Google’s Nexus 5 rumored to boast Nikon camera tech and branding

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Google’s much-discussed Nexus 5 might boast Nikon technology, according to a new rumor.

Phonearena reported on a tip Monday that claimed the handset’s camera module would feature a “triple camera sensor thing” and Nikon branding. The anonymous tipster also said the camera would be the Nexus 5’s main selling point.

It is worth mentioning that Google Senior Vice President of Engineering Vic Gundotra hinted at the camera quality of upcoming Nexus devices on his Google+ profile last month. When asked by a commenter about whether a future Nexus could replace a DSLR, Gundotra responded: “We are committed to making Nexus phones insanely great cameras. Just you wait and see.”

Also remember that Google and Nikon joined last year to launch the Android-powered, point-and-shoot Nikon Coolpix S800c. Google even acquired Nik software in 2012, which Nikon gave a minority equity investment to in 2005, as TechCrunch noted.

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Google preparing to launch ‘Google Keep’ note taking app for Google Drive?

While we have yet to get all the official details from Google, we get hints at a new feature today that could be headed to Google Drive via leaks from the Drive source code discovered by 1E100. Within Drive’s source code are hints at a new service dubbed “Google Keep,” including links to a new icon for the service, an Android app, and at one point the Google Keep web app itself. Google has since removed the evidence, but our friends over at Android Police were able to capture the screenshots above before Keep was taken down.

There is some evidence that the app would include Evernote-like functionality, with one screenshot revealing an “Add to Keep” function for webpages. The app otherwise appears to provide functionality with color-coded notes, the ability to add and save pictures, create lists, share, etc.

The app could also launch as a standalone Android app, because 1E100 discovered http://g.co/keep redirects to https://play.google.com/store/apps/details?id=com.google.android.keep. We’ll keep you posted if we hear anything official from Google about Keep.

A few more screenshots below:

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HTC turns to the press to talk smack about Samsung and the Galaxy S IV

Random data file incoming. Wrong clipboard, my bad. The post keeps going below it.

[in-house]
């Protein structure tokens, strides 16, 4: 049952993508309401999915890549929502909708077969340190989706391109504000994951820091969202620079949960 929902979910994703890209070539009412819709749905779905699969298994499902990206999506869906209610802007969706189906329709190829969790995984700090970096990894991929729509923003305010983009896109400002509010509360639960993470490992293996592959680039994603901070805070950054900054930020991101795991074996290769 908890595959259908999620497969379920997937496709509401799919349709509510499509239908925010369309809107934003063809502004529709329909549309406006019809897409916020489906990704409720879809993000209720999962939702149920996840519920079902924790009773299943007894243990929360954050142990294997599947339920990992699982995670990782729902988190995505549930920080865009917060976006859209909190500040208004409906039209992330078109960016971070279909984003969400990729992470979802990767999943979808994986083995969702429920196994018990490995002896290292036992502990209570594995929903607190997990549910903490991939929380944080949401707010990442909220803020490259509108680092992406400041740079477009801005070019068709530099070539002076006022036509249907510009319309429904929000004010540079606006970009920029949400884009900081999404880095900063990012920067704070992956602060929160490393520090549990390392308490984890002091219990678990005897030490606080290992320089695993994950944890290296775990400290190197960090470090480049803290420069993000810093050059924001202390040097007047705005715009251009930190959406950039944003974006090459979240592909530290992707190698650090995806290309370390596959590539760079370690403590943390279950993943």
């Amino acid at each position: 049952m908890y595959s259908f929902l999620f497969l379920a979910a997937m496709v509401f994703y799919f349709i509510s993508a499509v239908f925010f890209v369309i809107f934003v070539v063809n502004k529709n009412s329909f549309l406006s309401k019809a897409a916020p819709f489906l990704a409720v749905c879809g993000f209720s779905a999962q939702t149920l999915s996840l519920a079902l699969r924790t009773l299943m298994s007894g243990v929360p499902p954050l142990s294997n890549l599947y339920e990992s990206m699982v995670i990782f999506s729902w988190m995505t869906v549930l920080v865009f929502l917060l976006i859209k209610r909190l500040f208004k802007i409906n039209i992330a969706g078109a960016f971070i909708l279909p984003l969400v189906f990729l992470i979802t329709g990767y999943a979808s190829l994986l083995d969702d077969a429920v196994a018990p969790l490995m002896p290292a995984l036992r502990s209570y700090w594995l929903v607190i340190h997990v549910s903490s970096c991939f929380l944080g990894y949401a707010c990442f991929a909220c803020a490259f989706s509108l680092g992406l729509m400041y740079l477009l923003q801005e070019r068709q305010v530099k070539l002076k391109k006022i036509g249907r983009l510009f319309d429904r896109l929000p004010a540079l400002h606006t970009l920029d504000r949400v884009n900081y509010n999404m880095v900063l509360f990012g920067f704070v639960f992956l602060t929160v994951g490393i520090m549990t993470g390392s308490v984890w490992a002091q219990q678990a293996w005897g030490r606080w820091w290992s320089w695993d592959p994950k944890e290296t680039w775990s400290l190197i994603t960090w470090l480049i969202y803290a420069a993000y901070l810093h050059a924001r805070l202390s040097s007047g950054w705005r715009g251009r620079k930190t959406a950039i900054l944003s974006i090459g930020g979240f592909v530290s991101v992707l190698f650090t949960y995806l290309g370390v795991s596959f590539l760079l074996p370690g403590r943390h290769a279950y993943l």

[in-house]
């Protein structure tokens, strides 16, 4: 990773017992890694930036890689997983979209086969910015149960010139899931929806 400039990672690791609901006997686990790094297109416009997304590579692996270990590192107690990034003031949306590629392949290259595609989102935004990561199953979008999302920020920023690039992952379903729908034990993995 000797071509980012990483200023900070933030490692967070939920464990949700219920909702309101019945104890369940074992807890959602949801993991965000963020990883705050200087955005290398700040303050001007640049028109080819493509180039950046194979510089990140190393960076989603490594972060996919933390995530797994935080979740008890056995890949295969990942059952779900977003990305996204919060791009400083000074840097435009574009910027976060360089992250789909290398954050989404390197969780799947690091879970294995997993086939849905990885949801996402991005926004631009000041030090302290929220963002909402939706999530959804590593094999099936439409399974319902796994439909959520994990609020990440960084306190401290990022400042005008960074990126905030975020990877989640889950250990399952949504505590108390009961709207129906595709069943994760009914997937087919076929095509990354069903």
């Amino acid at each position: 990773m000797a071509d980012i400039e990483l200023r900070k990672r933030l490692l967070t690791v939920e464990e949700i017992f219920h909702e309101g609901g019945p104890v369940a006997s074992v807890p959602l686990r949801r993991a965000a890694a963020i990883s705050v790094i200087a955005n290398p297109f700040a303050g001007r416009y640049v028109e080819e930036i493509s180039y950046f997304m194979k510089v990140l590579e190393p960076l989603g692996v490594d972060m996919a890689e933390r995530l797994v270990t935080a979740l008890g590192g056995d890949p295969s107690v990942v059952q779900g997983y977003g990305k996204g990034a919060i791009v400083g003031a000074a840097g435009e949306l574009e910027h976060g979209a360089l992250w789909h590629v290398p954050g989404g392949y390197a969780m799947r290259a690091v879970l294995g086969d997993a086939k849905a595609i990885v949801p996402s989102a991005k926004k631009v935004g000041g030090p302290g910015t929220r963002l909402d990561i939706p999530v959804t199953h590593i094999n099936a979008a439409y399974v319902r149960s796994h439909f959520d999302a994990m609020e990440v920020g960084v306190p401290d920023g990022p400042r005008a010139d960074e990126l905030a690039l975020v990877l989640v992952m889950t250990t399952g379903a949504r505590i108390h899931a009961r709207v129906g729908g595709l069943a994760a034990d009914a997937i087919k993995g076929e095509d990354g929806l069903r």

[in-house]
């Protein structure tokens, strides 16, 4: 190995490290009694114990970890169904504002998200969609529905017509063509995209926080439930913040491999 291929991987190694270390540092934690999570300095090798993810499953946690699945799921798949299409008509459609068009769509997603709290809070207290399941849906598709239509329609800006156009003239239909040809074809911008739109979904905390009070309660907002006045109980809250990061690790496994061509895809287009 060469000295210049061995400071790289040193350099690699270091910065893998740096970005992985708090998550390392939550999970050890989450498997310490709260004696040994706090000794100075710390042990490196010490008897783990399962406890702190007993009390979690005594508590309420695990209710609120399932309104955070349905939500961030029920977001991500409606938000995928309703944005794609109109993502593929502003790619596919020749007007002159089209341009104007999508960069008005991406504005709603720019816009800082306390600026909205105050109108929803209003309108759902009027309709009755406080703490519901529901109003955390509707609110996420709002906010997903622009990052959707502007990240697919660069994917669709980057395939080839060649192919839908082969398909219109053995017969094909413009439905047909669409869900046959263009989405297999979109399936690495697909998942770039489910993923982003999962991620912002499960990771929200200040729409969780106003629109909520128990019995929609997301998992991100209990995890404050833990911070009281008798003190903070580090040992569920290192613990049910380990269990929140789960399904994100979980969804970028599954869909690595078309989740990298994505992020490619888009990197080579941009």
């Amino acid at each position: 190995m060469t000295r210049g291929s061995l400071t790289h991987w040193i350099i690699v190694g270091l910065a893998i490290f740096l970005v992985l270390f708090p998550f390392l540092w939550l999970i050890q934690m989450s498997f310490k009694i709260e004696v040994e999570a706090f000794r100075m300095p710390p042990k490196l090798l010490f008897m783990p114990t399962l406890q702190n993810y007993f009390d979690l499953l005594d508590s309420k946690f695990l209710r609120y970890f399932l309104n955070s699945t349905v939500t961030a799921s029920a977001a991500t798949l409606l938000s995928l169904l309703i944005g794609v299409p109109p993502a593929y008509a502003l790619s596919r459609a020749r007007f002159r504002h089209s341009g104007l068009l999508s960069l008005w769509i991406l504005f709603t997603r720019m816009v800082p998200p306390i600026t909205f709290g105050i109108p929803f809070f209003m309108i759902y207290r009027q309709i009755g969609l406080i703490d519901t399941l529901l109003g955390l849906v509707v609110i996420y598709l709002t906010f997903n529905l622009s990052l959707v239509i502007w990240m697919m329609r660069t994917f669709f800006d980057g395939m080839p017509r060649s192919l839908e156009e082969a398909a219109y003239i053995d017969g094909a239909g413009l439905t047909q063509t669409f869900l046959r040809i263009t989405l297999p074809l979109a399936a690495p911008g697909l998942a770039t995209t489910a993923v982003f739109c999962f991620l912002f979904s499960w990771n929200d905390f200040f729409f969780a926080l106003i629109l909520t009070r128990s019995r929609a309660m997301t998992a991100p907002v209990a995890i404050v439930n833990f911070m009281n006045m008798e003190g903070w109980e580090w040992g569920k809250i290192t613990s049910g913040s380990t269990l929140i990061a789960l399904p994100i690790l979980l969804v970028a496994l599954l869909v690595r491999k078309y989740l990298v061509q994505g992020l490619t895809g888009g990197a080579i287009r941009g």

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Even before the Galaxy S IV was announced, HTC was on Twitter readily talking smack about the impending Galaxy S IV announcement. HTC’s first jab at Samsung started with the retweet of Yves Le Jan’s now infamous “Toys R Us” tweet:

As soon as the actual phone was announced, the floodgates opened and HTC decided to pull an all-nighter by tweeting anything negative it could about the device.

But HTC didn’t just stop at Twitter to spread the hate. In an interview with BusinessInsider, HTC’s President Mike Woodward had some harsh words for Samsung. When asked about his thoughts on the Galaxy S IV, Woodward said, “It feels very iterative. It looks a lot like the Galaxy S III…We were pleased to see no innovation in the design itself.”

HTC seems to be very glad about the Galaxy S IV’s plastic design, as one of the main selling points of the new HTC One phone is its all aluminum chassis.

While HTC seems to be cooling off its Twitter account, expect to hear more rhetoric from HTC as the Galaxy S IV starts to become available to the public.

Oh, and don’t forget Apple. Read more

Samsung Galaxy S4 profiled against iPhone on ABC news

This is what the normals are seeing.

Google preparing subscription news service on Google Play to rival Apple’s Newsstand?

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It looks like Google might be repairing a new section in the Google Play store specifically for news content in subscription and issue form. While Google already has a dedicated Magazine section on the Play store, AndroidPolice first noticed clues in code for the web version of Google Play that hint Google could be preparing to launch a new service dubbed “Google Play News.”

While we don’t get much information about the service, we do learn Google Play News could offer “issues” and “subscriptions”. This makes us think the company could be preparing a subscription news service that rivals Apple’s Newsstand on iOS. Apple currently offers both issues of newspapers and magazines in subscription form through its Newsstand app.

It’s not clear how exactly the Play News section would differ from the existing Magazine section, but AndroidPolice noted that the Google Play code points to the section having its own heading color. This suggests it will indeed be a dedicated category on the store.

As I’m sure you know, the Play Store is color themed – Books are blue, Music is orange, etc. So the most important question a discovery like this raises is “What color will the News section be?” It turns out we can actually answer this one thanks to the Play Store CSS (mirror). It’s yellow. The News section will be yellow.

It’s a possibility Google will eventually merge this new newspaper feature with magazines like how Apple’s Newsstand app works, but we’ll have to wait to find out for sure what Google officially has planned for the service.

‘People want Android, not Windows Phone’ says Samsung’s Mobile Chief